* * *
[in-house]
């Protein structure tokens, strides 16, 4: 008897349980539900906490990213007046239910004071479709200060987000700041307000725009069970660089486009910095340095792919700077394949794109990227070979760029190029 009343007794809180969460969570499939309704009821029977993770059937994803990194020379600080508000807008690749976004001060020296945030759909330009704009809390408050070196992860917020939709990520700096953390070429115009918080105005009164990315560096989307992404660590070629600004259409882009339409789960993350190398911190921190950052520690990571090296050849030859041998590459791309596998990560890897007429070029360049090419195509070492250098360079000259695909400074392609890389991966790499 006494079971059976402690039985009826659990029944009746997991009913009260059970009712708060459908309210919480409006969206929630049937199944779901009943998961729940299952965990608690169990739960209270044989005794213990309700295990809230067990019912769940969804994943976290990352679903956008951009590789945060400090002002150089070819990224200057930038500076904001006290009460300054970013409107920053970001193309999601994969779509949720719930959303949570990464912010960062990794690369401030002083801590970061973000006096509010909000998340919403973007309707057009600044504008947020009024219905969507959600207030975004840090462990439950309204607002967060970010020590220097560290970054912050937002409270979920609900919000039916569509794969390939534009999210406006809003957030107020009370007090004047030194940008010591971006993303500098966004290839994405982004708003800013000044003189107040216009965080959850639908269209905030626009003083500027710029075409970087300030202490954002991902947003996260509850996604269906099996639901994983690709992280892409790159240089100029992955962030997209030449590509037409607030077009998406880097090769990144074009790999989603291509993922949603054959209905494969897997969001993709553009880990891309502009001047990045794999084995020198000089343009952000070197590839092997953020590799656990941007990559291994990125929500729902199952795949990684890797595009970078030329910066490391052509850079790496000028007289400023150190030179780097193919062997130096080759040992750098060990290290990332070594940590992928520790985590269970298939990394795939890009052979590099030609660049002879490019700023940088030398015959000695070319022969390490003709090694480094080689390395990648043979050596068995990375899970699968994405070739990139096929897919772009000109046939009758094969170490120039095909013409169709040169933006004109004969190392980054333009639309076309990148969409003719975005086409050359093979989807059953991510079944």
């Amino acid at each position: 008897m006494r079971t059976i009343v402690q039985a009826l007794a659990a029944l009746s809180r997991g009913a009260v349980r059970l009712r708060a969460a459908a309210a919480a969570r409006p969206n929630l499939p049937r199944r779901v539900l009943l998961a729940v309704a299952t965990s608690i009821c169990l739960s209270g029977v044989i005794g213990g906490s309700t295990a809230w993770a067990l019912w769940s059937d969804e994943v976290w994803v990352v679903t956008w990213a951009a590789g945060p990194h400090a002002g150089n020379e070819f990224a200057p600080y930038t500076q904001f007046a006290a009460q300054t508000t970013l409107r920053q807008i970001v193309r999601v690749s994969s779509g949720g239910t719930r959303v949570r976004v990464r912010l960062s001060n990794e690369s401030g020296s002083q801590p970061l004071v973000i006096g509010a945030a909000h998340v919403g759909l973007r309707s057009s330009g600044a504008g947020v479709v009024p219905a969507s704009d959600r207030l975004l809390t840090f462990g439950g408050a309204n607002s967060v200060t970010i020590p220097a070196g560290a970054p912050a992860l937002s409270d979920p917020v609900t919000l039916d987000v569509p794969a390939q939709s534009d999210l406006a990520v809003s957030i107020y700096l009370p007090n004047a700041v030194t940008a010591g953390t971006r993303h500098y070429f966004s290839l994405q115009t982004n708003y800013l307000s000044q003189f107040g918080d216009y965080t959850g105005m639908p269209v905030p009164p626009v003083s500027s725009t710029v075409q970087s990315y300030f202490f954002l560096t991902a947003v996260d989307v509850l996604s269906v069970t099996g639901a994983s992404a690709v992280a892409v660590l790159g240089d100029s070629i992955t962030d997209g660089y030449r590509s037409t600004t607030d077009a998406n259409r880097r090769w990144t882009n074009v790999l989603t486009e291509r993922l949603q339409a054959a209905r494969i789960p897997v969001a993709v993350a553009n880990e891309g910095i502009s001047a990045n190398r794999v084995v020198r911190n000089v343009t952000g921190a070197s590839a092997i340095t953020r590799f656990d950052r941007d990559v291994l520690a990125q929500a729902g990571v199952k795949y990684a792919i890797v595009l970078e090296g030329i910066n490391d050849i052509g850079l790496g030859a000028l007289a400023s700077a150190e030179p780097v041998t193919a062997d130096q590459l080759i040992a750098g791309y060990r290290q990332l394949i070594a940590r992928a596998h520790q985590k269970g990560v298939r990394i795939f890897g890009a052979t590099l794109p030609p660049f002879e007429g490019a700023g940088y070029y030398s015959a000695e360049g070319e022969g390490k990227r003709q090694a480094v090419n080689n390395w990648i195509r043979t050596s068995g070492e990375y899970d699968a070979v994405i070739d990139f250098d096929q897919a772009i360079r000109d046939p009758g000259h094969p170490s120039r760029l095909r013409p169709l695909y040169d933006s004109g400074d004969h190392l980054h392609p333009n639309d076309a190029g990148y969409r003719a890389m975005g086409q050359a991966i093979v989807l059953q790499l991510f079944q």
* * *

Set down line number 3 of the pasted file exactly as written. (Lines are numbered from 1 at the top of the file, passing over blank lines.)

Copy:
């Amino acid at each position: 008897m006494r079971t059976i009343v402690q039985a009826l007794a659990a029944l009746s809180r997991g009913a009260v349980r059970l009712r708060a969460a459908a309210a919480a969570r409006p969206n929630l499939p049937r199944r779901v539900l009943l998961a729940v309704a299952t965990s608690i009821c169990l739960s209270g029977v044989i005794g213990g906490s309700t295990a809230w993770a067990l019912w769940s059937d969804e994943v976290w994803v990352v679903t956008w990213a951009a590789g945060p990194h400090a002002g150089n020379e070819f990224a200057p600080y930038t500076q904001f007046a006290a009460q300054t508000t970013l409107r920053q807008i970001v193309r999601v690749s994969s779509g949720g239910t719930r959303v949570r976004v990464r912010l960062s001060n990794e690369s401030g020296s002083q801590p970061l004071v973000i006096g509010a945030a909000h998340v919403g759909l973007r309707s057009s330009g600044a504008g947020v479709v009024p219905a969507s704009d959600r207030l975004l809390t840090f462990g439950g408050a309204n607002s967060v200060t970010i020590p220097a070196g560290a970054p912050a992860l937002s409270d979920p917020v609900t919000l039916d987000v569509p794969a390939q939709s534009d999210l406006a990520v809003s957030i107020y700096l009370p007090n004047a700041v030194t940008a010591g953390t971006r993303h500098y070429f966004s290839l994405q115009t982004n708003y800013l307000s000044q003189f107040g918080d216009y965080t959850g105005m639908p269209v905030p009164p626009v003083s500027s725009t710029v075409q970087s990315y300030f202490f954002l560096t991902a947003v996260d989307v509850l996604s269906v069970t099996g639901a994983s992404a690709v992280a892409v660590l790159g240089d100029s070629i992955t962030d997209g660089y030449r590509s037409t600004t607030d077009a998406n259409r880097r090769w990144t882009n074009v790999l989603t486009e291509r993922l949603q339409a054959a209905r494969i789960p897997v969001a993709v993350a553009n880990e891309g910095i502009s001047a990045n190398r794999v084995v020198r911190n000089v343009t952000g921190a070197s590839a092997i340095t953020r590799f656990d950052r941007d990559v291994l520690a990125q929500a729902g990571v199952k795949y990684a792919i890797v595009l970078e090296g030329i910066n490391d050849i052509g850079l790496g030859a000028l007289a400023s700077a150190e030179p780097v041998t193919a062997d130096q590459l080759i040992a750098g791309y060990r290290q990332l394949i070594a940590r992928a596998h520790q985590k269970g990560v298939r990394i795939f890897g890009a052979t590099l794109p030609p660049f002879e007429g490019a700023g940088y070029y030398s015959a000695e360049g070319e022969g390490k990227r003709q090694a480094v090419n080689n390395w990648i195509r043979t050596s068995g070492e990375y899970d699968a070979v994405i070739d990139f250098d096929q897919a772009i360079r000109d046939p009758g000259h094969p170490s120039r760029l095909r013409p169709l695909y040169d933006s004109g400074d004969h190392l980054h392609p333009n639309d076309a190029g990148y969409r003719a890389m975005g086409q050359a991966i093979v989807l059953q790499l991510f079944q």